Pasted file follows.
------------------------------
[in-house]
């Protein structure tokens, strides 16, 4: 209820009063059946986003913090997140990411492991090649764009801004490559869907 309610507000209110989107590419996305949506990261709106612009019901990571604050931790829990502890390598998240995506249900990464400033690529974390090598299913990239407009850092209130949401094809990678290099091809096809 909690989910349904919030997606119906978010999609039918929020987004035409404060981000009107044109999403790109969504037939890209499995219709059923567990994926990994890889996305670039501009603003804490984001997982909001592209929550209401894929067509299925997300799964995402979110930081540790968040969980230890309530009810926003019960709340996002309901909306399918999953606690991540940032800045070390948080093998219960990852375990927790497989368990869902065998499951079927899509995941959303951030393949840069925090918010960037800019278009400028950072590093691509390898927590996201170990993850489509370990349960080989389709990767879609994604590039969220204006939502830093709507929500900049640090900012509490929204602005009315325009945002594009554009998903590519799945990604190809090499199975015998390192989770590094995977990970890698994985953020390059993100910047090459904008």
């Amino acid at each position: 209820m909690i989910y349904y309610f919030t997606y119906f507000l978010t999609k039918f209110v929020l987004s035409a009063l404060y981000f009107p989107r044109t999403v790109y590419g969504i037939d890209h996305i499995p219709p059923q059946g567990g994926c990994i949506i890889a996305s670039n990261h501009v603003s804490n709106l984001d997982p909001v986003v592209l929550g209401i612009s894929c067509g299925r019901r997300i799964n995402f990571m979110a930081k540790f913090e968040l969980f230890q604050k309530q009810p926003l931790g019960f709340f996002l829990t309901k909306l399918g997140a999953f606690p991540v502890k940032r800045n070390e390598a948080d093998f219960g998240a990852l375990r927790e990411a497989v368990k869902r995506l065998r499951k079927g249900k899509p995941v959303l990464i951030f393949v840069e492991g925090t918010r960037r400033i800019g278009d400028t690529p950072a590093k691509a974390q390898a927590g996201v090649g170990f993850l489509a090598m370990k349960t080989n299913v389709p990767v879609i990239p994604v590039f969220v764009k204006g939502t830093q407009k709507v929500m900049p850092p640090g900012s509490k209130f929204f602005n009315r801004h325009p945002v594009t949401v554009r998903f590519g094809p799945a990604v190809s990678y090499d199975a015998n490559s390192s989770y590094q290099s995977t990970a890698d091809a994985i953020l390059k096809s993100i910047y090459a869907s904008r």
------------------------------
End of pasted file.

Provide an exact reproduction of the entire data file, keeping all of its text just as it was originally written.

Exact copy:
[in-house]
């Protein structure tokens, strides 16, 4: 209820009063059946986003913090997140990411492991090649764009801004490559869907 309610507000209110989107590419996305949506990261709106612009019901990571604050931790829990502890390598998240995506249900990464400033690529974390090598299913990239407009850092209130949401094809990678290099091809096809 909690989910349904919030997606119906978010999609039918929020987004035409404060981000009107044109999403790109969504037939890209499995219709059923567990994926990994890889996305670039501009603003804490984001997982909001592209929550209401894929067509299925997300799964995402979110930081540790968040969980230890309530009810926003019960709340996002309901909306399918999953606690991540940032800045070390948080093998219960990852375990927790497989368990869902065998499951079927899509995941959303951030393949840069925090918010960037800019278009400028950072590093691509390898927590996201170990993850489509370990349960080989389709990767879609994604590039969220204006939502830093709507929500900049640090900012509490929204602005009315325009945002594009554009998903590519799945990604190809090499199975015998390192989770590094995977990970890698994985953020390059993100910047090459904008």
């Amino acid at each position: 209820m909690i989910y349904y309610f919030t997606y119906f507000l978010t999609k039918f209110v929020l987004s035409a009063l404060y981000f009107p989107r044109t999403v790109y590419g969504i037939d890209h996305i499995p219709p059923q059946g567990g994926c990994i949506i890889a996305s670039n990261h501009v603003s804490n709106l984001d997982p909001v986003v592209l929550g209401i612009s894929c067509g299925r019901r997300i799964n995402f990571m979110a930081k540790f913090e968040l969980f230890q604050k309530q009810p926003l931790g019960f709340f996002l829990t309901k909306l399918g997140a999953f606690p991540v502890k940032r800045n070390e390598a948080d093998f219960g998240a990852l375990r927790e990411a497989v368990k869902r995506l065998r499951k079927g249900k899509p995941v959303l990464i951030f393949v840069e492991g925090t918010r960037r400033i800019g278009d400028t690529p950072a590093k691509a974390q390898a927590g996201v090649g170990f993850l489509a090598m370990k349960t080989n299913v389709p990767v879609i990239p994604v590039f969220v764009k204006g939502t830093q407009k709507v929500m900049p850092p640090g900012s509490k209130f929204f602005n009315r801004h325009p945002v594009t949401v554009r998903f590519g094809p799945a990604v190809s990678y090499d199975a015998n490559s390192s989770y590094q290099s995977t990970a890698d091809a994985i953020l390059k096809s993100i910047y090459a869907s904008r």